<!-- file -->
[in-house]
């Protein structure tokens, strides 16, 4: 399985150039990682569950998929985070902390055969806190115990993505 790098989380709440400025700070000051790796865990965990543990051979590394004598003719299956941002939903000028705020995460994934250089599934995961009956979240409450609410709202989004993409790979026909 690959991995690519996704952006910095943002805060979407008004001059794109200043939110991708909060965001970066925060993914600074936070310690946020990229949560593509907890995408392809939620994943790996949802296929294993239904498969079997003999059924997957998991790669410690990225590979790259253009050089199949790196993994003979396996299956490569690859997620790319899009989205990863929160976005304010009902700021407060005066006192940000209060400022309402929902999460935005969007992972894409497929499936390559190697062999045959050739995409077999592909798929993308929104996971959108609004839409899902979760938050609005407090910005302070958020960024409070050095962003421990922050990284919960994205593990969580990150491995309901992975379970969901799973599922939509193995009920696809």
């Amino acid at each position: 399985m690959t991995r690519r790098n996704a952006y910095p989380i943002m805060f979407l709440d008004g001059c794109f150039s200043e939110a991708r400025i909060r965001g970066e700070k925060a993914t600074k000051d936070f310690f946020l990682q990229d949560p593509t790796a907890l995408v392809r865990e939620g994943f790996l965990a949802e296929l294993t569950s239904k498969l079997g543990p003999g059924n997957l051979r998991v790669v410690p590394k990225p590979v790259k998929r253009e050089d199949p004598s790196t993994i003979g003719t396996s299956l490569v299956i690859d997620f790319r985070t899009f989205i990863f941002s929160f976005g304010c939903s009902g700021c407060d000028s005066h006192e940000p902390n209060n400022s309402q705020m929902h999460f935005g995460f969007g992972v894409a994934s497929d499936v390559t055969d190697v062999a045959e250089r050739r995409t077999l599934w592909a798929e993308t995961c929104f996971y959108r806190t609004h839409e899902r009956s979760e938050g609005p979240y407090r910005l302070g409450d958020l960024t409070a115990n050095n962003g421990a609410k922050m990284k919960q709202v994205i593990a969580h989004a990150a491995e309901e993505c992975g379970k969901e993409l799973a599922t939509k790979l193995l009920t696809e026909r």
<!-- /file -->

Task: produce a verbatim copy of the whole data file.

[in-house]
């Protein structure tokens, strides 16, 4: 399985150039990682569950998929985070902390055969806190115990993505 790098989380709440400025700070000051790796865990965990543990051979590394004598003719299956941002939903000028705020995460994934250089599934995961009956979240409450609410709202989004993409790979026909 690959991995690519996704952006910095943002805060979407008004001059794109200043939110991708909060965001970066925060993914600074936070310690946020990229949560593509907890995408392809939620994943790996949802296929294993239904498969079997003999059924997957998991790669410690990225590979790259253009050089199949790196993994003979396996299956490569690859997620790319899009989205990863929160976005304010009902700021407060005066006192940000209060400022309402929902999460935005969007992972894409497929499936390559190697062999045959050739995409077999592909798929993308929104996971959108609004839409899902979760938050609005407090910005302070958020960024409070050095962003421990922050990284919960994205593990969580990150491995309901992975379970969901799973599922939509193995009920696809």
């Amino acid at each position: 399985m690959t991995r690519r790098n996704a952006y910095p989380i943002m805060f979407l709440d008004g001059c794109f150039s200043e939110a991708r400025i909060r965001g970066e700070k925060a993914t600074k000051d936070f310690f946020l990682q990229d949560p593509t790796a907890l995408v392809r865990e939620g994943f790996l965990a949802e296929l294993t569950s239904k498969l079997g543990p003999g059924n997957l051979r998991v790669v410690p590394k990225p590979v790259k998929r253009e050089d199949p004598s790196t993994i003979g003719t396996s299956l490569v299956i690859d997620f790319r985070t899009f989205i990863f941002s929160f976005g304010c939903s009902g700021c407060d000028s005066h006192e940000p902390n209060n400022s309402q705020m929902h999460f935005g995460f969007g992972v894409a994934s497929d499936v390559t055969d190697v062999a045959e250089r050739r995409t077999l599934w592909a798929e993308t995961c929104f996971y959108r806190t609004h839409e899902r009956s979760e938050g609005p979240y407090r910005l302070g409450d958020l960024t409070a115990n050095n962003g421990a609410k922050m990284k919960q709202v994205i593990a969580h989004a990150a491995e309901e993505c992975g379970k969901e993409l799973a599922t939509k790979l193995l009920t696809e026909r």